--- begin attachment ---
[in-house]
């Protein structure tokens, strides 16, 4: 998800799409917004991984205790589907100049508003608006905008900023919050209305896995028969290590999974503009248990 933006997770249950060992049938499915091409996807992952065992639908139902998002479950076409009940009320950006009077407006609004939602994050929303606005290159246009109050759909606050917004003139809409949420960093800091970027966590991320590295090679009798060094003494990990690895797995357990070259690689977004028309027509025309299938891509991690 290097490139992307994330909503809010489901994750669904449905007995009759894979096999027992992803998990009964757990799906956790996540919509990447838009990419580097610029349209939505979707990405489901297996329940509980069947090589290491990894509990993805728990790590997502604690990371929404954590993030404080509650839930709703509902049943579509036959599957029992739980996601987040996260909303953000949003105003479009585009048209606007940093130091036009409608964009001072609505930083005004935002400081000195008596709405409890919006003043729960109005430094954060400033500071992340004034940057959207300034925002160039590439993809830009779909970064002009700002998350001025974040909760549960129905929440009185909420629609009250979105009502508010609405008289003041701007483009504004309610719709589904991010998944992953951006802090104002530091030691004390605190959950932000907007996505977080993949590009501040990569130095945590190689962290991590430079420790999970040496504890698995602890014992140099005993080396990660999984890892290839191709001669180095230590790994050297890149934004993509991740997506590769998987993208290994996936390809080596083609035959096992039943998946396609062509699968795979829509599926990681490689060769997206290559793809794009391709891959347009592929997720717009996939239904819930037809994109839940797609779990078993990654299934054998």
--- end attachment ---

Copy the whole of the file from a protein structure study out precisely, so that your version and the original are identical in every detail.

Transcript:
[in-house]
């Protein structure tokens, strides 16, 4: 998800799409917004991984205790589907100049508003608006905008900023919050209305896995028969290590999974503009248990 933006997770249950060992049938499915091409996807992952065992639908139902998002479950076409009940009320950006009077407006609004939602994050929303606005290159246009109050759909606050917004003139809409949420960093800091970027966590991320590295090679009798060094003494990990690895797995357990070259690689977004028309027509025309299938891509991690 290097490139992307994330909503809010489901994750669904449905007995009759894979096999027992992803998990009964757990799906956790996540919509990447838009990419580097610029349209939505979707990405489901297996329940509980069947090589290491990894509990993805728990790590997502604690990371929404954590993030404080509650839930709703509902049943579509036959599957029992739980996601987040996260909303953000949003105003479009585009048209606007940093130091036009409608964009001072609505930083005004935002400081000195008596709405409890919006003043729960109005430094954060400033500071992340004034940057959207300034925002160039590439993809830009779909970064002009700002998350001025974040909760549960129905929440009185909420629609009250979105009502508010609405008289003041701007483009504004309610719709589904991010998944992953951006802090104002530091030691004390605190959950932000907007996505977080993949590009501040990569130095945590190689962290991590430079420790999970040496504890698995602890014992140099005993080396990660999984890892290839191709001669180095230590790994050297890149934004993509991740997506590769998987993208290994996936390809080596083609035959096992039943998946396609062509699968795979829509599926990681490689060769997206290559793809794009391709891959347009592929997720717009996939239904819930037809994109839940797609779990078993990654299934054998």